Just call me Florence
Posted on 23/03/2017
Our days have quickly settled into a routine which totally revolves around my beloved and the treatments for his broken leg. It starts with a good breakfast before an hour long physio session at the nearby hospital during which I go food shopping. After all I have to cook him three square meals a day to aid his (hopefully swift) recovery. Back home we ready ourselves for the daily visit from the nurse for his anticoagulant injections and change of dressings. Lunch and then a short nap for my beloved which allows me to get on with some work work, rather than house work.
My beloved stirs in time for a cuppa and checks on his emails. I start to prepare dinner and tidy up. While I’ve not been able to get out for a ride, I’m getting plenty of exercise being at his beck and call 24/7. He’s moving around well on his crutches and the swelling in his leg is subsiding. He is supposed to give it plenty of rest, particularly after the punishing physio sessions. This means I am chief fetcher and carrier for someone who’s not renowned for being patient. Our evenings are generally spent catching up with work before an early night.
While everything appears to be progressing well, there have been side effects. The anticoagulant injections affect the kidneys which means he’s popping to the toilet more frequently. Consequently I’ve allowed him to use my en-suite. A huge concession on my part given cleaning his bathroom usually sees me donning a haz-chem suit. It’s also given him gout in the big toe of the broken leg. He’s suffered from this in the past but we’ve not had a flare up since 2012. All of which has meant much searching on the internet, quizzing of nursing staff and speculation as to whether I should run him to the GP for something for the gout. Fortunately, it’s starting to subside.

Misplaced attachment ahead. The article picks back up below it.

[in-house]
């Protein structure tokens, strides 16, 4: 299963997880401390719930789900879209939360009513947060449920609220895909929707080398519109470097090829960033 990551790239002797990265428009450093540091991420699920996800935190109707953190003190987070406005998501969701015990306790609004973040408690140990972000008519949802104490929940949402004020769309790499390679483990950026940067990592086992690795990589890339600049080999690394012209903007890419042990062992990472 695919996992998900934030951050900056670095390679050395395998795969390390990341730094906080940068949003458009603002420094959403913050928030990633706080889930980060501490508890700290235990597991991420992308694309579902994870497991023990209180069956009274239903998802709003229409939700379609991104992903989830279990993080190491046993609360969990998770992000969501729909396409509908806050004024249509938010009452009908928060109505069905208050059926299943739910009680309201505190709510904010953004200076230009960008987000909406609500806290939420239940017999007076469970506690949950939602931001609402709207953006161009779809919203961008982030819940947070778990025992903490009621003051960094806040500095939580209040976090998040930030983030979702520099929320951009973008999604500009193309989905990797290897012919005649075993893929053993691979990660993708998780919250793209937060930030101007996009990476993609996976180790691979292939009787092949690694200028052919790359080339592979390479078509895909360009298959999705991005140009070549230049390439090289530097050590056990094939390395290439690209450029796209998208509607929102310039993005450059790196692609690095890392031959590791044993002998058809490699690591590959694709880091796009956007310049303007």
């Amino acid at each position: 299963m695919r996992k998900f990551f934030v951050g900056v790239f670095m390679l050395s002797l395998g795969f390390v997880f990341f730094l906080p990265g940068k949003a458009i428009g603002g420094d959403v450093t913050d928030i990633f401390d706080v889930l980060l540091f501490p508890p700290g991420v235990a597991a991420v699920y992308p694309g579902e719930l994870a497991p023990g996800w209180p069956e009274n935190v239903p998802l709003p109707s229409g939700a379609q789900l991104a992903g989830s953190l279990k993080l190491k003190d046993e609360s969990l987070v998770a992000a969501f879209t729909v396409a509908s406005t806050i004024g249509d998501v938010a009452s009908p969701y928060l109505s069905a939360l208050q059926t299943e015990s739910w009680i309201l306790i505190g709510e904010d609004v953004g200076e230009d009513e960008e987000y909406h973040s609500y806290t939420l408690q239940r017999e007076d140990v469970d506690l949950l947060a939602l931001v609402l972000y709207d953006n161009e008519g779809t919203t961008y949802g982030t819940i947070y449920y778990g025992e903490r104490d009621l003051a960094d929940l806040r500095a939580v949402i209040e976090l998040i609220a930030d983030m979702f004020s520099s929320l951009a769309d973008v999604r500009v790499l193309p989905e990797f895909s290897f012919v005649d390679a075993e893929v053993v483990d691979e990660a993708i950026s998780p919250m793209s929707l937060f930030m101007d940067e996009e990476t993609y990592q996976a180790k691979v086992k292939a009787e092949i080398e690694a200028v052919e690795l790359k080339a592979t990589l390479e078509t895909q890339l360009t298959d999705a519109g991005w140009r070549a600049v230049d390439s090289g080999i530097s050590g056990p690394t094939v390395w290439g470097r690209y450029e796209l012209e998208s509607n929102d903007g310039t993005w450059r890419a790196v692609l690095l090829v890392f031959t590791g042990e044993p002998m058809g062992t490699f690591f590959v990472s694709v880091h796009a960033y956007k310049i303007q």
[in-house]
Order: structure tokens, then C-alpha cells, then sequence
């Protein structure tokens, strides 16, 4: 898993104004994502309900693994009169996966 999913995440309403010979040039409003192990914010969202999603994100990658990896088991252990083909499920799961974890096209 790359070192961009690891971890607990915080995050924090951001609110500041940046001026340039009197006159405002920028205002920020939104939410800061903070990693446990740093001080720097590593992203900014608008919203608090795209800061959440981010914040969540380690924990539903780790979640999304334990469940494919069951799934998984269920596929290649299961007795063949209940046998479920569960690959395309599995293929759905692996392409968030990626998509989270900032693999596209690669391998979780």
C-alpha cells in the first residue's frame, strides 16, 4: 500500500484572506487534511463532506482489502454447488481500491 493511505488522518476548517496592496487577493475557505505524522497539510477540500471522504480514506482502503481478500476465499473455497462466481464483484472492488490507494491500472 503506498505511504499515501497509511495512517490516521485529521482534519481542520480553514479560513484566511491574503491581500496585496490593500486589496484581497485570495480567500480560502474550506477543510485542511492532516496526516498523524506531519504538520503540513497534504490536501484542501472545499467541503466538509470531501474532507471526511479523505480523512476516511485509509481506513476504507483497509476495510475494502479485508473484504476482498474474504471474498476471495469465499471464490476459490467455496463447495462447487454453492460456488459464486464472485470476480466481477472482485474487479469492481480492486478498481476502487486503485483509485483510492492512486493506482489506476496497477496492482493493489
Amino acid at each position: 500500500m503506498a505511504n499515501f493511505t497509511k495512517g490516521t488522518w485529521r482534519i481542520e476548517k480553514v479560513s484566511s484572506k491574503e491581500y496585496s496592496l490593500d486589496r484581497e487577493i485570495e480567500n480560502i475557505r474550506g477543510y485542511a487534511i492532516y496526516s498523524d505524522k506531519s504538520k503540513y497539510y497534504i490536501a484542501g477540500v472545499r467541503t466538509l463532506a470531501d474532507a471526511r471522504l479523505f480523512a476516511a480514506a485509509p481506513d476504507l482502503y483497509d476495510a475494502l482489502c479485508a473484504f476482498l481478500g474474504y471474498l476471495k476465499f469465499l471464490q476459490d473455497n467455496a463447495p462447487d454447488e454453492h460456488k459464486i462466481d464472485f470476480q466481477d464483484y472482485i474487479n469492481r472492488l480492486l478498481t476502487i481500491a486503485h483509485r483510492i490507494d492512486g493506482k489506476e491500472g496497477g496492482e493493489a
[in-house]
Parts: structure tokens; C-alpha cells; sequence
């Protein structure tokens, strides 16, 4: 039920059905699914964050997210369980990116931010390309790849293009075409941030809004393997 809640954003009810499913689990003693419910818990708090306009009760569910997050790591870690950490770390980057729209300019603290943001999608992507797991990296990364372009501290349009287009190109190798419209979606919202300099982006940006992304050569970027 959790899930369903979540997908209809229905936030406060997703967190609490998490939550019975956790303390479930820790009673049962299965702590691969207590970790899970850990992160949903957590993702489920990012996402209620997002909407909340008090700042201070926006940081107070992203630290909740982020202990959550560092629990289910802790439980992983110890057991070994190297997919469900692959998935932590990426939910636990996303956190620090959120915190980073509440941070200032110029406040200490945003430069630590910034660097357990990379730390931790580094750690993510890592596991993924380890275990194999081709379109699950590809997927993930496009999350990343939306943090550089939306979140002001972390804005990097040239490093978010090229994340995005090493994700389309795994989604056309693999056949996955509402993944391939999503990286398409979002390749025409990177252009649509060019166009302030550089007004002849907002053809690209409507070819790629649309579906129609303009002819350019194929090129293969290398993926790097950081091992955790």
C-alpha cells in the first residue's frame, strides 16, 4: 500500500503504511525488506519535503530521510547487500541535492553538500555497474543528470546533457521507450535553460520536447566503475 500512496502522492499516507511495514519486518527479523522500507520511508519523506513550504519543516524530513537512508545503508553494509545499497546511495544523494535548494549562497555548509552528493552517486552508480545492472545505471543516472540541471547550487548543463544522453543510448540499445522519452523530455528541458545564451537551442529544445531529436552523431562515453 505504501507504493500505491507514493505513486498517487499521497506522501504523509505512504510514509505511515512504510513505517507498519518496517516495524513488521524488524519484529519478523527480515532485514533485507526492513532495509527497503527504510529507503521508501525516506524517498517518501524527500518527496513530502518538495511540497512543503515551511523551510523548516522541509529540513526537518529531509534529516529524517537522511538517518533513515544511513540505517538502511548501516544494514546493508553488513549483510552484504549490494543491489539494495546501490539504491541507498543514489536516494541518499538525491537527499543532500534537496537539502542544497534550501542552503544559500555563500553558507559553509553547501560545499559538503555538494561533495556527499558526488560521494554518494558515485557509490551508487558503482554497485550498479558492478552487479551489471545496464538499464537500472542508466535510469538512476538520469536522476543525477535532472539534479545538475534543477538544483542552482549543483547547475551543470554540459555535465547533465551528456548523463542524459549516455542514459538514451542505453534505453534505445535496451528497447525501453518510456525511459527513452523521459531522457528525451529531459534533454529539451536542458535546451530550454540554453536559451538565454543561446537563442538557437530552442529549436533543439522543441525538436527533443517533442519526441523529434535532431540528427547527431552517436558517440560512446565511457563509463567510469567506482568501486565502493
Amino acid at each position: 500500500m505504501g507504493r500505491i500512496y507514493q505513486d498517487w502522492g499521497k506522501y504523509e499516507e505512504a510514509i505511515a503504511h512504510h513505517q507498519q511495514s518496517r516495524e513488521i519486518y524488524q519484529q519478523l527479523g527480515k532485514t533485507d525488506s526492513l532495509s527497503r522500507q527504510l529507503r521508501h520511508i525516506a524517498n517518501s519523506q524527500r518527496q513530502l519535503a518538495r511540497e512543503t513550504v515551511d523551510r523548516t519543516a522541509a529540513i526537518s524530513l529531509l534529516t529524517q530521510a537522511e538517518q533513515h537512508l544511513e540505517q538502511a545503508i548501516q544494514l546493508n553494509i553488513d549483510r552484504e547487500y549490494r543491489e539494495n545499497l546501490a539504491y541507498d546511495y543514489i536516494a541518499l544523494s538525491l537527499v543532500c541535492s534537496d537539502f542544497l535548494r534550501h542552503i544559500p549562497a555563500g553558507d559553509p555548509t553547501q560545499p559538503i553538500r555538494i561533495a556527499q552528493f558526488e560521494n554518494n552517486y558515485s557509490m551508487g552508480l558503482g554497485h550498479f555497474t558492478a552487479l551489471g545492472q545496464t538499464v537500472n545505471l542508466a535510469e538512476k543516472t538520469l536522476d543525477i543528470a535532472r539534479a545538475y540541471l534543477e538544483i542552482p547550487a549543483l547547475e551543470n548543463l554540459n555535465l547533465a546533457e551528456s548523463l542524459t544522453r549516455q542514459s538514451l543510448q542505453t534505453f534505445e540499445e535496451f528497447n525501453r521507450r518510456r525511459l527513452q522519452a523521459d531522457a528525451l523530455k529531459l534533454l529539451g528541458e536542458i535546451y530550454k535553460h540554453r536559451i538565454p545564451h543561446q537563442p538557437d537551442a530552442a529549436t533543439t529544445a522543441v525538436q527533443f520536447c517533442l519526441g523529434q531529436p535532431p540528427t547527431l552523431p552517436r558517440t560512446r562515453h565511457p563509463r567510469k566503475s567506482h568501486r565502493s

Yesterday, after his stitches had been removed, I was given time off for good behaviour. Yes, just over two weeks since the accident, I’ve been allowed out to catch up with one of my oldest friends. We’ve known each other since we were eight years’ old and have kept in touch since being at grammar school for five years together. She lives in Austin, Texas but summers in the Luberon where she has a lovely honey stoned house in the pretty village of Gordes. She comes over in spring to ready the house for the summer season and was going to stay with us but, because of my beloved’s infirmity, we’ve opted for lunch in Aix. I’m taking my sister with me as she’s over here enjoying a bit of peace and quiet.
It would have been nice to spend the whole day in Aix particularly as there’s so much to see and do, including a fabulous market in the mornings. We arrived just in time for lunch at my chosen venue – you don’t honestly think I’d let anyone else pick the restaurant, do you? We dined in the beautiful enclosed, walled garden just a stone’s throw from Aix-en-Provence’s Cours Mirabeau.
My menu choice was somewhat limited, sea bass with mashed (with olive oil) potato and a green salad, but then I’d gone for a break not the food. My sister and my friend fared rather better. The other guests slowly departed and we went for a gentle stroll round the garden before enjoying a quick dash around Aix. It was my sister’s maiden visit and I wanted to show her the gorgeous town if only to encourage her to re-visit.
All too soon we were chugging back down the A8, remarkably free of traffic until we hit the toll in Antibes and the evening rush from whence we crawled home. I had had already prepared dinner – carrot and sweet potato soup with smoked paprika – so my sister dined with us before I dropped her back at her flat. My beloved claimed he was exhausted from looking after himself, so we opted for an early night. Today I was back to same old, same old……………
Geez Sheree, I didn’t recognize you without a cycling helmet on yer melon!
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Me neither! Hopefully, as he’s making such good progress, I’ll shortly be back out on two wheels. Chafing at the bit and the home trainer really diesn’t cut it.
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No, the trainer most definitely does not get it.
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